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Article

Sophie Page

Astrology is the art of predicting events on earth as well as human character and disposition from the movements of the planets and fixed stars. Medieval astrology encompassed both general concepts of celestial influence, and the technical art of making predictions with horoscopes, symbolic maps of the heavens at particular moments and places constructed from astronomical information. The scientific foundations of the art were developed in ancient Greece, largely lost in early medieval Europe and recovered by the Latin West from Arabic sources in the 12th and 13th centuries. Late medieval astrological images were successfully Christianized and were adapted to particular contexts, acquired local meanings and changed over time.

Astrology developed into a scientific branch of learning in ancient Greece, but because of the opposition of the Church Fathers it was transmitted to early medieval Europe in only fragmentary form in technically unsophisticated textbooks and popular divinatory genres. Literary and scientific texts provided more general ideas about the nature and attributes of the planets which were influential on later iconography. The first significant astrological images appear in 11th-century illustrated astronomical texts (e.g. London, BL, Cotton MS. Tiberius BV), which were acquired and produced by monasteries to aid with time-keeping and the construction of the Christian calendar....

Article

Italian, 16th century, male.

Born 1509, in Gandino near Bergamo; died 1579, in Madrid, in 1569 according to the Larousse Dictionary.

Painter, sculptor, draughtsman (including wash), architect, decorative artist, art restorer. Religious subjects, historical subjects, mythological subjects. Wall decorations, frescoes.

After a study trip to Rome, paid for by his protector Tobia Pallavicini, Giovanni Battista Castello (Il Bergamasco) produced a series of works in Genoa and Bergamo. His best-known works in Bergamo include the fresco ...

Article

French, 15th century, male.

Sculptor, painter. Religious subjects. Decorative schemes.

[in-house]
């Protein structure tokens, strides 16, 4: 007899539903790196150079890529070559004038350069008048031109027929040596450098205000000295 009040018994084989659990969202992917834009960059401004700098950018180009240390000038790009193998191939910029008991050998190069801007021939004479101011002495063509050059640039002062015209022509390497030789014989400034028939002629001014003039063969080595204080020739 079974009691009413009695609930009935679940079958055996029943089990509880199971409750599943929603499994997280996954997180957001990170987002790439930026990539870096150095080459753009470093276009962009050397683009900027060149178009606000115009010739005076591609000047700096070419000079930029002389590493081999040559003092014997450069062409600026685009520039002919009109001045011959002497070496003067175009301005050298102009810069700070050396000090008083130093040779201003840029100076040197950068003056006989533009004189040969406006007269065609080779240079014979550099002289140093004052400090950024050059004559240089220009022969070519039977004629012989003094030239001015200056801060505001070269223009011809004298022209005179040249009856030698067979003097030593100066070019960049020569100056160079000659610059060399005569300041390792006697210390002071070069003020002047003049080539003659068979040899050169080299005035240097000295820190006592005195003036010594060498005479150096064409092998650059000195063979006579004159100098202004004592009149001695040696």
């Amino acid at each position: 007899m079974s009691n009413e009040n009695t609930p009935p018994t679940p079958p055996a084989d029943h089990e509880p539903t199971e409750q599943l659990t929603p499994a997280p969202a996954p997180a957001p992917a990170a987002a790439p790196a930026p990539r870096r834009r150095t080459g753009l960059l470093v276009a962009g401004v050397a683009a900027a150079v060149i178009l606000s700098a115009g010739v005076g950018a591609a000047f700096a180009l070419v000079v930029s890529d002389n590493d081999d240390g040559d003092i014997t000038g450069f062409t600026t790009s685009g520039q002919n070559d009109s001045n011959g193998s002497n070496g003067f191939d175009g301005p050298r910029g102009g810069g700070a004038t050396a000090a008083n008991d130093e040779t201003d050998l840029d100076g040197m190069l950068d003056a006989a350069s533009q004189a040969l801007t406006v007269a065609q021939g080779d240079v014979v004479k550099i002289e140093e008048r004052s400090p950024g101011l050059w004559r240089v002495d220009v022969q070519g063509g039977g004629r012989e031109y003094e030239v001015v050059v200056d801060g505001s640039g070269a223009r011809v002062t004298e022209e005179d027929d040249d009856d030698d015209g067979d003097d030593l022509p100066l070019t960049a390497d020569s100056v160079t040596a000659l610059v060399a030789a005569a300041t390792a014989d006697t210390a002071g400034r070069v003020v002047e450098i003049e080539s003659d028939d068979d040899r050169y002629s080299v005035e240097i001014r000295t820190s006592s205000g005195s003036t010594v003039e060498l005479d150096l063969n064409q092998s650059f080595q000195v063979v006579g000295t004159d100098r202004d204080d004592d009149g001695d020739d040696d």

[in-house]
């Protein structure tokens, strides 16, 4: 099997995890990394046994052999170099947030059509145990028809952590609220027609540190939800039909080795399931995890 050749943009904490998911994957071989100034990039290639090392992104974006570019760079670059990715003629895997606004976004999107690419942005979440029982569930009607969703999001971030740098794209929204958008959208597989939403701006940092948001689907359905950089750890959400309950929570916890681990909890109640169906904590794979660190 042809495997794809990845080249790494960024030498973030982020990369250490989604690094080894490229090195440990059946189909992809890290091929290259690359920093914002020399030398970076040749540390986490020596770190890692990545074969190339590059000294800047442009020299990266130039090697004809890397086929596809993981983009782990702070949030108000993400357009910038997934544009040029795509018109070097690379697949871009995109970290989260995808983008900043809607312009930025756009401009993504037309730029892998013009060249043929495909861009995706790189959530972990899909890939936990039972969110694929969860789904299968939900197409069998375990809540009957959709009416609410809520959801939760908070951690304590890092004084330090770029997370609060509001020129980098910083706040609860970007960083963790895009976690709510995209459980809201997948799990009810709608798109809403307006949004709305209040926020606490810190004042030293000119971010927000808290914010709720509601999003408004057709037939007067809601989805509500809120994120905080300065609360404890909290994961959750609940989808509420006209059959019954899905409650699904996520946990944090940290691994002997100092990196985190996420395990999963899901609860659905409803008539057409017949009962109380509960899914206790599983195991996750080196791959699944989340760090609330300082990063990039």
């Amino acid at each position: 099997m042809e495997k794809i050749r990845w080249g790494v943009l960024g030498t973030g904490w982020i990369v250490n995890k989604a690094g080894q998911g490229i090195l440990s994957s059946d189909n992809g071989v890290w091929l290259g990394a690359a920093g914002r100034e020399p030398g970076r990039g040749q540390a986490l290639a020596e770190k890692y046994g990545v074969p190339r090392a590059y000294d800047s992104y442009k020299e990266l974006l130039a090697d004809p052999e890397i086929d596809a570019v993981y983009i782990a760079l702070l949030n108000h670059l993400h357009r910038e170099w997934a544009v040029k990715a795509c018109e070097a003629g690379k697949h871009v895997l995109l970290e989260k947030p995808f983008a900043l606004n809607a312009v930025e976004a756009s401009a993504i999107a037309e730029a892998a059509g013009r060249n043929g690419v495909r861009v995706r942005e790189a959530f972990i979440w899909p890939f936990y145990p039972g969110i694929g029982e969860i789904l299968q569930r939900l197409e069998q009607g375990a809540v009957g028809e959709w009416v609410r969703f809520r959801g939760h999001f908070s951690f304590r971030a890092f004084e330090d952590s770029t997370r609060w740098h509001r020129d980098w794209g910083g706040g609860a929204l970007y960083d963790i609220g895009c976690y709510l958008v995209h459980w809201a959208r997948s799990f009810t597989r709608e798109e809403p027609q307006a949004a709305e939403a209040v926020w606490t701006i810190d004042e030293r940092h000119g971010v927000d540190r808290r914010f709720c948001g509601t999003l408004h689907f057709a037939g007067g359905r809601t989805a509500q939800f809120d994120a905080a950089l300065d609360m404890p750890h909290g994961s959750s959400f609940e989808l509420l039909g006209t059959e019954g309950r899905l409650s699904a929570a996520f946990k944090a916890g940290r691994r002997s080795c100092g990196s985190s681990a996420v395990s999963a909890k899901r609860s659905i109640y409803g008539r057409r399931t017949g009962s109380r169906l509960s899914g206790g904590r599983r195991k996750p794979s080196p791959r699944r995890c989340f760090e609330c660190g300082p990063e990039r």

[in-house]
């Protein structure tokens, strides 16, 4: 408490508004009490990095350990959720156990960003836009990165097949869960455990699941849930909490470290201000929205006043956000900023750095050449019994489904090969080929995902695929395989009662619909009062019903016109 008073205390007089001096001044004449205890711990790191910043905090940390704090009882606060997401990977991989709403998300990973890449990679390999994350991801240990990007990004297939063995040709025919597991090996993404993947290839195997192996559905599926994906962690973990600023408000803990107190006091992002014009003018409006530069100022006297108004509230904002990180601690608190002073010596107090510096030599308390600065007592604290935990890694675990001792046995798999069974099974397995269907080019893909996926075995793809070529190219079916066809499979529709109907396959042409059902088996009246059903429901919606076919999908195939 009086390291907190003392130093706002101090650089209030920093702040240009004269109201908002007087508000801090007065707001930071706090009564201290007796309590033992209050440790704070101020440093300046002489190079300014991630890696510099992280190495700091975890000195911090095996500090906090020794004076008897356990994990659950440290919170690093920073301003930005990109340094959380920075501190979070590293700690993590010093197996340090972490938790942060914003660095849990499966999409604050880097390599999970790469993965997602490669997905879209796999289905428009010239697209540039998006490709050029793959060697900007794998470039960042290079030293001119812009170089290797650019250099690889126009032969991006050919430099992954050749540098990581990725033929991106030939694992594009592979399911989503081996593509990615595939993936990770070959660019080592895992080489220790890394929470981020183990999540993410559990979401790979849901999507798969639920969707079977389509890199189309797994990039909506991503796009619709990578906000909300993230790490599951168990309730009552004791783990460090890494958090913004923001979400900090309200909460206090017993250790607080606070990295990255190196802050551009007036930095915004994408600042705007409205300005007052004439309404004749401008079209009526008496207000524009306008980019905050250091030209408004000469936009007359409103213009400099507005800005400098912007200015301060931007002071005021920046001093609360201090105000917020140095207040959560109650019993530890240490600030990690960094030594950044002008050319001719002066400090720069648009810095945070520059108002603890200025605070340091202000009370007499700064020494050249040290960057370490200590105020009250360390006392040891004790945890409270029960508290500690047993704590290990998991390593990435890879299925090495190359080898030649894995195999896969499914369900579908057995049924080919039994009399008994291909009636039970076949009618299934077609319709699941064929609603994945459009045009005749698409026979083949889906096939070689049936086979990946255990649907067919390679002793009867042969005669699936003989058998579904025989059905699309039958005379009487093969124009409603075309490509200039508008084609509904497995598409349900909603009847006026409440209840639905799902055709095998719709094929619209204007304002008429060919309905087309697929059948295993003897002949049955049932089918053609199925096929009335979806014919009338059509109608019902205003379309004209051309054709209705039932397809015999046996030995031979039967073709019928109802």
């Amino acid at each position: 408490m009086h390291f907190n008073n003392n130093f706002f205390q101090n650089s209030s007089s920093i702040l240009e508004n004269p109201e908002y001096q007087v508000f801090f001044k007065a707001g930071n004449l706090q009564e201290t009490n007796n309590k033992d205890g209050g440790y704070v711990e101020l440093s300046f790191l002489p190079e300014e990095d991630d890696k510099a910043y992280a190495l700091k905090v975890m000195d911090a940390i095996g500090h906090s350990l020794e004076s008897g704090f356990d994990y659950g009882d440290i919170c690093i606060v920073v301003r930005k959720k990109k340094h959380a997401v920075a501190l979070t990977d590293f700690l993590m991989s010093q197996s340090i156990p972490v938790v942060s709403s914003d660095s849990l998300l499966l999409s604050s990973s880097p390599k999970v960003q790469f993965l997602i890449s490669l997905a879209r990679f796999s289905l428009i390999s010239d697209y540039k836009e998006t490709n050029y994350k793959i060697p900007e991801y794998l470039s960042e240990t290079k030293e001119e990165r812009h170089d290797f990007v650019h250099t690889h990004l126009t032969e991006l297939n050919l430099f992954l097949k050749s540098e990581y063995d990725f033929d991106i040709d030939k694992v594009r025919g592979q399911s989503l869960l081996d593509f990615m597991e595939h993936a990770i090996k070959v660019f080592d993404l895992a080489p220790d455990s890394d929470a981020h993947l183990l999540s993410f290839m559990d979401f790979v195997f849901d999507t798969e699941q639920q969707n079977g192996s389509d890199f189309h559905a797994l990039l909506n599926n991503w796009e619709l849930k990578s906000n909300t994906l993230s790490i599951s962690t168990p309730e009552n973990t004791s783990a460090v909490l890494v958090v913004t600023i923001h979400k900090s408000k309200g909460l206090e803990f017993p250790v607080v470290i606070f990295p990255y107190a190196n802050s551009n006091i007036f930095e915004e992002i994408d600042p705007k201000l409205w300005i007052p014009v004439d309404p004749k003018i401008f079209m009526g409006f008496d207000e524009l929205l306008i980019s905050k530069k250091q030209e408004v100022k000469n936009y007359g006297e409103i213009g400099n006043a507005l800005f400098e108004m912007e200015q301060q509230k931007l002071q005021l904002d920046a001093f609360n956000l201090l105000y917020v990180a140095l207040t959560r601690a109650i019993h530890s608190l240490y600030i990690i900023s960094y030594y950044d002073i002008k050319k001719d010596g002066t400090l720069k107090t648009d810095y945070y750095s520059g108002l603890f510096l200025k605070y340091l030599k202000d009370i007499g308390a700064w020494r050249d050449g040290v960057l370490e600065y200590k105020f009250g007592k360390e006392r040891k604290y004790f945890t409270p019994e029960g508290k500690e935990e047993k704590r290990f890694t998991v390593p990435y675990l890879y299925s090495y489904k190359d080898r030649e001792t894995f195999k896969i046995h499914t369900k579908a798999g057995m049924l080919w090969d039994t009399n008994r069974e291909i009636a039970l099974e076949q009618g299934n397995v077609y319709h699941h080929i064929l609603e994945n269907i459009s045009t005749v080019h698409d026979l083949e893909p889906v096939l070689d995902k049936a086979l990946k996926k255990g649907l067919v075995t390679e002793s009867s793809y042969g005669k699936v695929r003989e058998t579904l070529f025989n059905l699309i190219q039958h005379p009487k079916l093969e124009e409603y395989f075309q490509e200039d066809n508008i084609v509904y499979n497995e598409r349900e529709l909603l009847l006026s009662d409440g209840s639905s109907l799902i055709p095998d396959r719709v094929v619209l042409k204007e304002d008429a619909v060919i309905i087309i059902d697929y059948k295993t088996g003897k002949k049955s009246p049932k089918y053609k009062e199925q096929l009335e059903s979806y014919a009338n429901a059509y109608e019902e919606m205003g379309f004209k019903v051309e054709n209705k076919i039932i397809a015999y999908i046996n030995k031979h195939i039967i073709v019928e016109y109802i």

From 1462 to 1481 Jacquet Cordonnier II worked for Troyes Cathedral, carving, among other things, Cain and Abel for the porch, and figures of angels, St Peter, and a crucifix for a reliquary. In 1486...

Article

German, 15th century, male.

Engraver, painter. Religious subjects. Religious furnishings (altars).

He worked in Bamberg at the end of the 15th century. He was previously presumed to have been the same artist as Lucas Cranach, but today this assumption is contested. He was, however, certainly influenced by the art of Franconia....

Article

Italian, 15th – 16th century, male.

Active from 1515 in France.

Born 15 April 1452, in Anchiano, near Vinci; died 2 May 1519, in Clos-Lucé, near Amboise, France.

Painter, sculptor, draughtsman, architect, engineer. Religious subjects, mythological subjects, portraits, topographic subjects, anatomical studies.

Leonardo da Vinci was the illegitimate son of the Florentine notary Ser Piero da Vinci, who married Albiera di Giovanni Amadori, the daughter of a patrician family, in the year Leonardo was born. Little is known about the artist’s natural mother, Caterina, other than that five years after Leonardo’s birth she married an artisan from Vinci named Chartabriga di Piero del Veccha. Leonardo was raised in his father’s home in Vinci by his paternal grandfather, Ser Antonio. Giorgio Vasari discusses Leonardo’s childhood at length, noting his aptitude for drawing and his taste for natural history and mathematics. Probably around 1470, Leonardo’s father apprenticed him to Andrea del Verrocchio; two years later, Leonardo’s name appears in the register of Florentine painters. Although officially a painter in his own right, Leonardo remained for a further five years or so in Verrocchio’s workshop, where Lorenzo di Credi and Pietro Perugino numbered among his fellow students....

Article

Italian, 16th century, male.

Born 6 March 1475, in Caprese, near Arezzo; died 18 February 1564, in Rome.

Painter, draughtsman, sculptor, architect, engineer, poet. Religious subjects, mythological subjects, nudes, portraits.

At the time of Michelangelo’s birth, his father, Ludovico, son of Leonardo Buonarroti Simoni, was resident magistrate for the Republic of Florence in the small, fortified town of Caprese, but soon after the family returned to Florence. Michelangelo lost his mother when he was six years old, and the family’s financial situation was poor, though previous generations of Buonarroti had been rich and powerful and among the ‘priori’, or governing councillors, of Florence. Michelangelo’s father would therefore have preferred a business career for his son, but Michelangelo was encouraged by his friend Francesco Granacci in his artistic ambitions. He prevailed over his father, and on 1 April 1488, at the age of 13, he joined the large workshop of the painters Domenico and Davide Ghirlandaio. His apprenticeship agreement bound him to them for three years....